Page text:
Standardizing an employee offboarding HR workflow can help you save time when an employee departs the organization.
Having an offboarding workflow is also important for ensuring that the employer:
- Understands the reasons why employees left
- Can assimilate employee feedback into existing business systems
- Provides as positive an experience as possible to departing employees
- Protects their reputation and their employer brand
In this post, we’ll learn what the employee offboarding workflow looks like and a few ways to simplify it.
The Employee Offboarding HR Workflow
Employee offboarding is the final stage of the employee life cycle, or the employee’s life cycle with their organization.
One model of this life cycle, proposed by Gallup, includes seven stages:
While many HR professionals tend to focus on the earlier stages in the cycle, such as employee training and development, it is also crucial to deliver a positive offboarding experience.
During this stage, Gallup – as well as many other HR experts and business experts – recommend creating a positive offboarding experience when employees leave the company.
As alluded to above, doing this can leave employees with a positive impression of the organization, which can improve the employer brand. Negative experiences, on the other hand, will have the opposite effect.
When constructing a workflow for the departure stage, it is recommended to focus on several key ingredients.
- Using a survey to gain insight into the employee’s reason for departure
- Completing all the required documentation, such as benefits packages and severance packages
- Delegating tasks to other staff responsible for handling certain stages in the offboarding process, such as IT and accounting team members
Each organization will naturally have its own workflow for this process, so each HR department should develop a unique workflow for their organization.
Below, we’ll cover a few ways to simplify and standardize that process.
How to Simplify and Standardize the Offboarding Workflow
Here are a few tips that can help HR personnel both save time and improve efficiency when offboarding employees.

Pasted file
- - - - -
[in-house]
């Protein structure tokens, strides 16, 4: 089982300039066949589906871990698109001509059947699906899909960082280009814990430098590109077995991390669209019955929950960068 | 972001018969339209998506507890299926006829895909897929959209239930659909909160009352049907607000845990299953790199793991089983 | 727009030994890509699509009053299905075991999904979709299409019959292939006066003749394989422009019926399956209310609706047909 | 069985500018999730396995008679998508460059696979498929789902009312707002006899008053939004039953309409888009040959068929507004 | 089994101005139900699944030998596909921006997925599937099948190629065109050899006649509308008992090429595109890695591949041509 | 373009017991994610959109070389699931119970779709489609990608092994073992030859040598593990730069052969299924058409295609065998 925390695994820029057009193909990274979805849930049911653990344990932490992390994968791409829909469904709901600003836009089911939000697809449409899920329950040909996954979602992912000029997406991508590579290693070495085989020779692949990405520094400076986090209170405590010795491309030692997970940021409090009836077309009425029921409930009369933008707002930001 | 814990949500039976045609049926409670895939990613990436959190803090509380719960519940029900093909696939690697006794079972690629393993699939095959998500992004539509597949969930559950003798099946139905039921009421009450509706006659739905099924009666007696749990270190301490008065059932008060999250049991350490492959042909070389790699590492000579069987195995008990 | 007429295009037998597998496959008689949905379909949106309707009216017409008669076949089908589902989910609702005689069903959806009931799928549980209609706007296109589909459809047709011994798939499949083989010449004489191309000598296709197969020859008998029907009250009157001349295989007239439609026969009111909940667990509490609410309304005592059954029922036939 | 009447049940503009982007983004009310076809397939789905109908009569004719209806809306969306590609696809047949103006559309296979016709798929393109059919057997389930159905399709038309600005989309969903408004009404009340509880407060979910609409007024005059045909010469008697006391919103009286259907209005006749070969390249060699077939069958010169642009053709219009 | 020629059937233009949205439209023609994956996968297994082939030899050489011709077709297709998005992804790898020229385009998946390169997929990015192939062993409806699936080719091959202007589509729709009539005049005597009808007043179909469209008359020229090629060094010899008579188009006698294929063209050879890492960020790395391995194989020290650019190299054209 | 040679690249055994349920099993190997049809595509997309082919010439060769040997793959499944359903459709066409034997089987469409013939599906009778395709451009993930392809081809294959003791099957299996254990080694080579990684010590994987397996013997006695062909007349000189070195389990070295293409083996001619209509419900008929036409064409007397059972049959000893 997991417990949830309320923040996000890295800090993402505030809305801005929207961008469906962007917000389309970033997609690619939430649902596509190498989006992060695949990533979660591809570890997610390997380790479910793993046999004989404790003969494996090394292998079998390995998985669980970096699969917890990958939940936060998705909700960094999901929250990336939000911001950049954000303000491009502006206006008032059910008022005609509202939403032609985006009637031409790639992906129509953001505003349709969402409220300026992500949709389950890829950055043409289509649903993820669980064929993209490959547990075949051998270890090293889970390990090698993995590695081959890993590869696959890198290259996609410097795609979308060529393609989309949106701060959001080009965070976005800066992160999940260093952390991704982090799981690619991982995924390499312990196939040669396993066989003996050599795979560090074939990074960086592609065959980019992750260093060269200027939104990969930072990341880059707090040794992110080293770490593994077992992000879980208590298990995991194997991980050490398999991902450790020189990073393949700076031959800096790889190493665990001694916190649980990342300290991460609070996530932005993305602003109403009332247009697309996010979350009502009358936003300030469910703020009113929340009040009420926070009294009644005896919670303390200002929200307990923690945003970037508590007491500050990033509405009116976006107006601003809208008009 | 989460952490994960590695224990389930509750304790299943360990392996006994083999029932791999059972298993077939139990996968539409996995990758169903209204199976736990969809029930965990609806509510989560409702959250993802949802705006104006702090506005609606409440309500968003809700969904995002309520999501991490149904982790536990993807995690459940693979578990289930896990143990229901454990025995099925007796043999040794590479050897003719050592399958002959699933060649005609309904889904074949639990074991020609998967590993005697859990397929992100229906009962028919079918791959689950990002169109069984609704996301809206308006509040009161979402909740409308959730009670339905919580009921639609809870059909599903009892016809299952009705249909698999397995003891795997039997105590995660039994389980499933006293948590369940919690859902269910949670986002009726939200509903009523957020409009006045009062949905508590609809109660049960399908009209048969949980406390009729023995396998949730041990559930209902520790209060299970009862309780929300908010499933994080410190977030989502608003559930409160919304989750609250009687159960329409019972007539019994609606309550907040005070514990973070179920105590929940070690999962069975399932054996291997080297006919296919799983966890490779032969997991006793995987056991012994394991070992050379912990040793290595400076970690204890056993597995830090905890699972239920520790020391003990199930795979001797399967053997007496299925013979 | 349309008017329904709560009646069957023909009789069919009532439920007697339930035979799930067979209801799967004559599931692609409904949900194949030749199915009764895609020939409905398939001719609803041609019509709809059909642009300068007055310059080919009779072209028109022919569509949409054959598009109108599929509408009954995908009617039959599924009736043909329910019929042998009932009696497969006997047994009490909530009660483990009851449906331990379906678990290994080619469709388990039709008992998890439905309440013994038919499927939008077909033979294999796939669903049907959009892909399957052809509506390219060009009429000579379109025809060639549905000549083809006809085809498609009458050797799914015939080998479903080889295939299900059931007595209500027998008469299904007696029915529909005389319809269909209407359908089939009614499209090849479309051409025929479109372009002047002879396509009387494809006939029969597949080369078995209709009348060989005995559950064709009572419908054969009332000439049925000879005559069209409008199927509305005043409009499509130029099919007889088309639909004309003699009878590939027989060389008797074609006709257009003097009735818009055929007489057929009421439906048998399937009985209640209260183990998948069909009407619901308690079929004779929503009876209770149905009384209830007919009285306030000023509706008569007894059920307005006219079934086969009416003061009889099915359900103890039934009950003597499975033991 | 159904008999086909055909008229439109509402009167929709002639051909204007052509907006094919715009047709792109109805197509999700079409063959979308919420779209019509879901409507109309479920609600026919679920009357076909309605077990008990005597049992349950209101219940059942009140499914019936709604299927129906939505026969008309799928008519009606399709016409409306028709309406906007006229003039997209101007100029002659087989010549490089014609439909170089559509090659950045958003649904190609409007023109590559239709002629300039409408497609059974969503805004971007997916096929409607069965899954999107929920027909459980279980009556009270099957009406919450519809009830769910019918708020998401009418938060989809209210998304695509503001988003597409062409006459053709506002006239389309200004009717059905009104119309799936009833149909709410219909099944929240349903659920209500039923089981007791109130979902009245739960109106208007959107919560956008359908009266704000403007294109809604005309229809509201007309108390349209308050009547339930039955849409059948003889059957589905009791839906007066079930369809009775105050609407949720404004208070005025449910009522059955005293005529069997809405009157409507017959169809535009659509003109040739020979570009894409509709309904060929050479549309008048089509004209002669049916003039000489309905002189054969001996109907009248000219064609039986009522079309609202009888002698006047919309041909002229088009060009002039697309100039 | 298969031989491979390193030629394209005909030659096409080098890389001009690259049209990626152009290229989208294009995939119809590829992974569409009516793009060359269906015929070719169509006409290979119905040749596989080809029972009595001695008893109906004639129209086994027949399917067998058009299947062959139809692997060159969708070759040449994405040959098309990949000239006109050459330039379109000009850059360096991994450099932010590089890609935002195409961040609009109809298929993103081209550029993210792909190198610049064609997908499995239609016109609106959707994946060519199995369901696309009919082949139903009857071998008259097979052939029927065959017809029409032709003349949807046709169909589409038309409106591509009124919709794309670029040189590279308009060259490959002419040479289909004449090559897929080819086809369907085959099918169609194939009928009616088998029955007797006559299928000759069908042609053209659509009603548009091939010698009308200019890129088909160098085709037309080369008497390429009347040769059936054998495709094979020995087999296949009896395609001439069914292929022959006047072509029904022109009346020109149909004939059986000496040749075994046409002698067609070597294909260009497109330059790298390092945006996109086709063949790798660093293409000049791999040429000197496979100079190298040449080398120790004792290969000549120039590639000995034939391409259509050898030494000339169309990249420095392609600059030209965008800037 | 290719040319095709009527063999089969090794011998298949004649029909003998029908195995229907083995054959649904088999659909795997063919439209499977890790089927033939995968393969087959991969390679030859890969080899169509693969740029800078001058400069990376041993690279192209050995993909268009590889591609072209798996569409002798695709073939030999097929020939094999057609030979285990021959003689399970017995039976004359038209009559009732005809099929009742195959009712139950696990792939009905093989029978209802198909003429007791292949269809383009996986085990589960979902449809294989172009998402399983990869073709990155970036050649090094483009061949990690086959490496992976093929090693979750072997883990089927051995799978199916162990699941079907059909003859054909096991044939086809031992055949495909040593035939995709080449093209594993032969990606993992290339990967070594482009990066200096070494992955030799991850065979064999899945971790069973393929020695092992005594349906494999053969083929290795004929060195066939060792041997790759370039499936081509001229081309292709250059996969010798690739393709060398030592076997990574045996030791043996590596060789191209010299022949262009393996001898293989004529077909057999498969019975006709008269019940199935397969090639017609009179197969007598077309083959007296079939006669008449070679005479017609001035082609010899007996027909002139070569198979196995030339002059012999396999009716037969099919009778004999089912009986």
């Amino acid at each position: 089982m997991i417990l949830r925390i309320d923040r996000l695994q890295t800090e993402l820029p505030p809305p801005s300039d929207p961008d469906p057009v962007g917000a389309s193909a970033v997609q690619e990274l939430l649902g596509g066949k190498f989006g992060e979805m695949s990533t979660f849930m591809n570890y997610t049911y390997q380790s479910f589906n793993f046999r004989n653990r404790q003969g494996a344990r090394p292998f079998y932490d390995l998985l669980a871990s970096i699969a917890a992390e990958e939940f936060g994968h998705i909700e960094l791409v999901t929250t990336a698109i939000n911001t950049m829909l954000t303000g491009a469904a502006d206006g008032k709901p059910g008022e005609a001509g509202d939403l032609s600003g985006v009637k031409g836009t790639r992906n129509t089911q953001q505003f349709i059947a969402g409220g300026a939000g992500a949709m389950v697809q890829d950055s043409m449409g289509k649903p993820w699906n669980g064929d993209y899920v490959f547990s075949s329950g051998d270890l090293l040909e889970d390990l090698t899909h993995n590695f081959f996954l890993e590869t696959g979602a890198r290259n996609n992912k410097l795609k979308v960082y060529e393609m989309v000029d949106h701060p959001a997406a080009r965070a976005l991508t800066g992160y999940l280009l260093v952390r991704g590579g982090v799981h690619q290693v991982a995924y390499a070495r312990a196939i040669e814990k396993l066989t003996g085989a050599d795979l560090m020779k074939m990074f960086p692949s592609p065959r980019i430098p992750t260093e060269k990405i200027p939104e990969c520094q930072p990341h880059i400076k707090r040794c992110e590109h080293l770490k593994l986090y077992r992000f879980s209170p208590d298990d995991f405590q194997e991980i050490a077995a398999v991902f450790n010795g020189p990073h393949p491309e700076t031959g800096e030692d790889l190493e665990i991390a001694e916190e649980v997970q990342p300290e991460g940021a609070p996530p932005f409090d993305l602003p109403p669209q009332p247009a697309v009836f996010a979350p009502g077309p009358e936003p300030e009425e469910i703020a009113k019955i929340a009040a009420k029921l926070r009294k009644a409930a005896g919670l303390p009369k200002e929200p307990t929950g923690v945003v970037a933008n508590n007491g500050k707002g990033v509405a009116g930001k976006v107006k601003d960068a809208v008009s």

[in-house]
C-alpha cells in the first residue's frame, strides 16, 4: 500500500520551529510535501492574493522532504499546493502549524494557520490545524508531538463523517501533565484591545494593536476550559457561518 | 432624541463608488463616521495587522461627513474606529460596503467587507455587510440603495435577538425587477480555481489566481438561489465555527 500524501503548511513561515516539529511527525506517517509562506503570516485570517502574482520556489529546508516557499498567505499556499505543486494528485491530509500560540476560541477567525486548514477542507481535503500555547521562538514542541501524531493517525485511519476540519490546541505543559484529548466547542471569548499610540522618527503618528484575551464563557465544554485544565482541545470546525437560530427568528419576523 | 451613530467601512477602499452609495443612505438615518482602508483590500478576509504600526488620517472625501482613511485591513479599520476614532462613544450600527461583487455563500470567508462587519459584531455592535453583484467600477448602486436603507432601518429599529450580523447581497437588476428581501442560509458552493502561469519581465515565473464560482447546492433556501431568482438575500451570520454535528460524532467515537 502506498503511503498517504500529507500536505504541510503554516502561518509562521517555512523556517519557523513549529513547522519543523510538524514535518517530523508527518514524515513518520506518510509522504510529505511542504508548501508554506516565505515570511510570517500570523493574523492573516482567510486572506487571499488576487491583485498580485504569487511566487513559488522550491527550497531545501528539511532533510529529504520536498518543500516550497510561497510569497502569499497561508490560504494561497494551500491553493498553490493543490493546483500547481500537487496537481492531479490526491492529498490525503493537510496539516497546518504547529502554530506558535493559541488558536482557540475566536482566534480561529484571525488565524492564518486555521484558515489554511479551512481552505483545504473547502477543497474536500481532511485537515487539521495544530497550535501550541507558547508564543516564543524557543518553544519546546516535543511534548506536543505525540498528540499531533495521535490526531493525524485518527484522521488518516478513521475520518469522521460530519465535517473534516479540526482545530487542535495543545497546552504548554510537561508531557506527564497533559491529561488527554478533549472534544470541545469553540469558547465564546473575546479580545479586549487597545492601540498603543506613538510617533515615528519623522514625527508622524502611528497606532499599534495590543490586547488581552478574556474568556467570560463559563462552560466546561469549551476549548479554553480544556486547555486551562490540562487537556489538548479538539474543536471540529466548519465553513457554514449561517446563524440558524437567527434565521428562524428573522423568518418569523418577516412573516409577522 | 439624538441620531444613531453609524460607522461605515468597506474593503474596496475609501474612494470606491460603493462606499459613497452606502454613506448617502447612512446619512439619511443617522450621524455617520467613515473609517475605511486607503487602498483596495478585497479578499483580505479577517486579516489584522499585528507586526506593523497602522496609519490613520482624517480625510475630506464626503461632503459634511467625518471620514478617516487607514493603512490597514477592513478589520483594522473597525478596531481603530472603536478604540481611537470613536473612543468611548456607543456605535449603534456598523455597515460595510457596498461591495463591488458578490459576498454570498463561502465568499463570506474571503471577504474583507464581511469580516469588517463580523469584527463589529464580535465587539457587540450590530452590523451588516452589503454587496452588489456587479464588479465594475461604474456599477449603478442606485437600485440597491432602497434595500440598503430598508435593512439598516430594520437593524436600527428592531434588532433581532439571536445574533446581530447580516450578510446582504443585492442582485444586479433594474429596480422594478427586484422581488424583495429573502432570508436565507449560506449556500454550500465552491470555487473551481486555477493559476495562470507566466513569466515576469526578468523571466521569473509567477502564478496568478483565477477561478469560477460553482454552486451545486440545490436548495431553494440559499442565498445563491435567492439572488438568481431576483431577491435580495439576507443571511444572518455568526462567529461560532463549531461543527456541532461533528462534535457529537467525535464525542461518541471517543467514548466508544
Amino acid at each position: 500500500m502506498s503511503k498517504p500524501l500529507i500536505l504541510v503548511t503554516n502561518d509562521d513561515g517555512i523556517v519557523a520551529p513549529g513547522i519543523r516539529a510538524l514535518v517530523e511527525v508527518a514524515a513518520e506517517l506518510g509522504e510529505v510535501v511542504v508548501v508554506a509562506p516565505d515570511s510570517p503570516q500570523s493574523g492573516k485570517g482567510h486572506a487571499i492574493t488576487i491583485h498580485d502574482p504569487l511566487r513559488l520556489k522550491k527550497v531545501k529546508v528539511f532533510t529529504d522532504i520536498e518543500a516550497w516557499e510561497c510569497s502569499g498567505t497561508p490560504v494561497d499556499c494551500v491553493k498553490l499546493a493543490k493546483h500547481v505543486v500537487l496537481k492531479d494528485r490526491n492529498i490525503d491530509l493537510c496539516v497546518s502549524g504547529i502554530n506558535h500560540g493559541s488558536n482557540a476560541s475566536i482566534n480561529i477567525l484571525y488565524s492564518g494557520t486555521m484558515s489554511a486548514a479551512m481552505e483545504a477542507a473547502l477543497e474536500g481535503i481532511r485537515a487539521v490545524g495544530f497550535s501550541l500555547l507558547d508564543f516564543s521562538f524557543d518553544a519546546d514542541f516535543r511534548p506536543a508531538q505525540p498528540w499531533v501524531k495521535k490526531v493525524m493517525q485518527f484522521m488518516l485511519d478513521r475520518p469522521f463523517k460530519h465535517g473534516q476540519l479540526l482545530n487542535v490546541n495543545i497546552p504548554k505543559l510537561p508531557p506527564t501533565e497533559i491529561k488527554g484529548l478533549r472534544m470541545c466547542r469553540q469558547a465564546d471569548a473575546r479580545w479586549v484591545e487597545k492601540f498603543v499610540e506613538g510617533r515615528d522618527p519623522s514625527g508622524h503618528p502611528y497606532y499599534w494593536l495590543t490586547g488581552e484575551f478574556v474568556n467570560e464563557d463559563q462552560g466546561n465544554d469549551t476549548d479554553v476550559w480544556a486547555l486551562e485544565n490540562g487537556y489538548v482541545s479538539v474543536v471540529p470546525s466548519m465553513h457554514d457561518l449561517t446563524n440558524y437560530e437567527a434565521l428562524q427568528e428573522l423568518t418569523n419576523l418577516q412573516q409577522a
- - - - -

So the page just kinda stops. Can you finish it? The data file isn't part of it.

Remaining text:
Use a checklist
Checklists, or templates, are useful in almost any business situation.
For instance, a checklist:
- Makes it easy to standardize workflows
- Minimizes errors
- Ensures that no tasks get forgotten
- Saves time
To construct a checklist, simply write down the key steps that must be repeated in each offboarding process, then add them to whichever task management software you use most.
Also: for related checklists, be sure to check out our new employee training checklist, our employee training manual template, and our change management checklists.
Automation can be applied throughout the offboarding process to save time and boost efficiency.
One of the best areas to apply automation is to automate communications.
For instance, every time an employee is offboarded, HR staff must:
- Set up appointments with the employee
- Relay instructions to other personnel responsible for offboarding tasks
- Instruct the employee on any final steps they need to take
- Send an exit survey to the employee
Unified communication solutions are one example of apps that can be used during this process. These platforms can help companies streamline their internal and external communications to improve productivity.
Other apps include:
- HR platforms, which often contain self-service portals
- Digital adoption platforms (DAPs), which can streamline the entire product adoption process, including product offboarding
- Task management apps, such as Trello, which usually contain chat features, as well as to-do lists
- HCM platforms, such as Oracle Cloud
- Project management apps, which are more sophisticated versions of task management apps
For some, a human resources definition may not seem to include technology, but automation is increasingly being used in HR departments around the world. With only a small investment, HR managers can automate the most repetitive tasks in the offboarding process, saving both time and mental effort.
Document the process
Documenting a business process means writing down the most essential steps and instructions for a given procedure – in this case, employee offboarding.
When documenting the workflow, include:
- The action items that must be completed
- Expectations, criteria, and measurable objectives
- Illustrations, photographs, or diagrams, where appropriate
The documentation doesn’t need to be a complex, complete manual, but it should be clear enough for anyone to follow.
Having a documented workflow enables HR managers to write the process down once, then delegate this task to others over time.
For example, when initiating the offboarding process, managers will need to send an email to employees that accomplishes several goals:
- Notifies employee of the termination
- Requests a letter of resignation
- Sets up a meeting with HR to complete paperwork
- Creates appointments with other relevant business units, such as IT, to return physical assets
Each item in this step should be documented in detail, along with photographs, illustrations, hyperlinks, and other relevant resources.
To fully document the process, follow this same set of steps with every other stage in the offboarding procedure. Once it is complete, publish it in the relevant locations, such as the HR knowledge base.
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